On July 17, 2017 the Polish Government filed a draft law amending, among others, the 1991 Personal Income Tax Law and the 1992 Corporate Income Tax Law. The planned changes based upon the EU Directive 2016/1164 from July 12, 2016 laying down rules against tax avoidance practices that directly affect the functioning of the internal market.
In brief, the most significant changes related to the current CFC regulations re-define the CFC company, to be a company in which:
- The Polish resident taxpayer holds to at least 50% of either the capital, voting rights in the parent entities or in the profit distribution (thus increasing the current holding threshold of at least 25%); and
- The passive income of a CFC company constitutes at least 33%, (thus decreasing the current passive income threshold of at least 50%), while including in the passive income list proceeds coming from insurance, banking or other financial activity and from transactions with related entities in case the CFC company does not generate any economic added value or such value is insignificant;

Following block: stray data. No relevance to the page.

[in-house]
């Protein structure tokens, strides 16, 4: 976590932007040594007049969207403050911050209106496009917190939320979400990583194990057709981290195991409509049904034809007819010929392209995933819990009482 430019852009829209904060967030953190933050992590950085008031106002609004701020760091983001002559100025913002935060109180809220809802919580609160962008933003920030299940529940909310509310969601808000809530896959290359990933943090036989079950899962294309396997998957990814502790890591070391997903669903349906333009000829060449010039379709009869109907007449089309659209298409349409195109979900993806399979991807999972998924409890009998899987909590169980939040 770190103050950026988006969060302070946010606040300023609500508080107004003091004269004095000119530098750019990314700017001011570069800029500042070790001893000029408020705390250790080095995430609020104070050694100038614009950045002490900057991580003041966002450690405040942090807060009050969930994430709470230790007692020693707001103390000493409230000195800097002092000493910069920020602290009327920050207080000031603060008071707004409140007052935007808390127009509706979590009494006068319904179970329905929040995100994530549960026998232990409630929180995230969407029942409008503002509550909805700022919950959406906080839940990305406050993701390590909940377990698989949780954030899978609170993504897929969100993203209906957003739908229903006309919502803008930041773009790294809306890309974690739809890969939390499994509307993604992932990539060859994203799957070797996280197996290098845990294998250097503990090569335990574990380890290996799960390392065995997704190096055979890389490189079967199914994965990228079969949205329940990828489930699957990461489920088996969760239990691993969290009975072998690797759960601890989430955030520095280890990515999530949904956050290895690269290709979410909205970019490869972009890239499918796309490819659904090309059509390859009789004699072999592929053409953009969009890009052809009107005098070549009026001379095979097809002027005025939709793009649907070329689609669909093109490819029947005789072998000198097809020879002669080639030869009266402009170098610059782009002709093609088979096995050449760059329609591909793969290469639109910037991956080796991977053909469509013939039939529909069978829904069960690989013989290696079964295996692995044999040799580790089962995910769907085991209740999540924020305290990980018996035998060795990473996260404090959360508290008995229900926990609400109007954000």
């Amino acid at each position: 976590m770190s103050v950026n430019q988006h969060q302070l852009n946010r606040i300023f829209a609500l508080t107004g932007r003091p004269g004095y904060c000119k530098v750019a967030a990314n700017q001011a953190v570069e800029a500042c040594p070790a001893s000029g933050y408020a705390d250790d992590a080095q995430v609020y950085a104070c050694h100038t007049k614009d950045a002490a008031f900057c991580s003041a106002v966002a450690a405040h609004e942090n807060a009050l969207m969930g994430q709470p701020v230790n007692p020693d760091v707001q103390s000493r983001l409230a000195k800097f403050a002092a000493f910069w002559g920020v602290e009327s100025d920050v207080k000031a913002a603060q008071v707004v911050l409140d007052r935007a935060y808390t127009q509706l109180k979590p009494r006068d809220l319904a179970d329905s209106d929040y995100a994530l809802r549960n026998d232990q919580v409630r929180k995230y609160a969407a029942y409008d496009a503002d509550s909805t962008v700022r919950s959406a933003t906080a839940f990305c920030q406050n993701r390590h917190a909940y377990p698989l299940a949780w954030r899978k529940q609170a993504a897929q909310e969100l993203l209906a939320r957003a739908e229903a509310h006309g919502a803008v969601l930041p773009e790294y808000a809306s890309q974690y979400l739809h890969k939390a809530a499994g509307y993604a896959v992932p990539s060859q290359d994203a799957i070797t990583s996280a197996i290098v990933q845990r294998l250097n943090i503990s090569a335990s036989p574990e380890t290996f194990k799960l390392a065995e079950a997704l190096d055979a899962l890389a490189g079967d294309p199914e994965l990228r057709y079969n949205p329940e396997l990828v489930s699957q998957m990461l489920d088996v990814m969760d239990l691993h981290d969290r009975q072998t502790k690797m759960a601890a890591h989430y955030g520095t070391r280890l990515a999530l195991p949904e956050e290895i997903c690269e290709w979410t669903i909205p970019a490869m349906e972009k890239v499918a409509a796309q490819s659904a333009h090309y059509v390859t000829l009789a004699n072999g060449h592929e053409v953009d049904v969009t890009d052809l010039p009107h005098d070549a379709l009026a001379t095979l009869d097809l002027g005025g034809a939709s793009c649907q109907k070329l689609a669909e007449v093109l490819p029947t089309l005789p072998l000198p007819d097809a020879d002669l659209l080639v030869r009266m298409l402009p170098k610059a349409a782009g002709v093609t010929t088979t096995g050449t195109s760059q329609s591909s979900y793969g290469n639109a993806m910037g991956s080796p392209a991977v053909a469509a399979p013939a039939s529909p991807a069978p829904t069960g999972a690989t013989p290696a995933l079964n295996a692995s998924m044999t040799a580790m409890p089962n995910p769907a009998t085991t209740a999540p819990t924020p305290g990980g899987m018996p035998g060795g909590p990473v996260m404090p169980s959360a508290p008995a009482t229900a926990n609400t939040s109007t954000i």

- The effectively paid foreign income tax amount is lower than the difference between the Polish income tax rate (currently 19%) and the effectively paid tax amount, thus effectively lowering the threshold of the income tax rate qualifying the company for being recognized as a CFC company from a current nominal rate lower than 14.25% to a rate lower than 9.5% (50% of the 19% rate).
Also, the current exemption from the CFC regulation to foreign companies with an annual proceeds (turnover) of less that EUR 250,000 shall be removed.
The changes are expected to be passed by the Parliament, signed by the President and enter into force on January 1, 2018.
Please do not hesitate to contact the undersigned with any additional questions or comments regarding the above matters. For your reference below please kindly find the relevant link to the official website of the Polish Ministry of Finance (in Polish only, no English translation is available).
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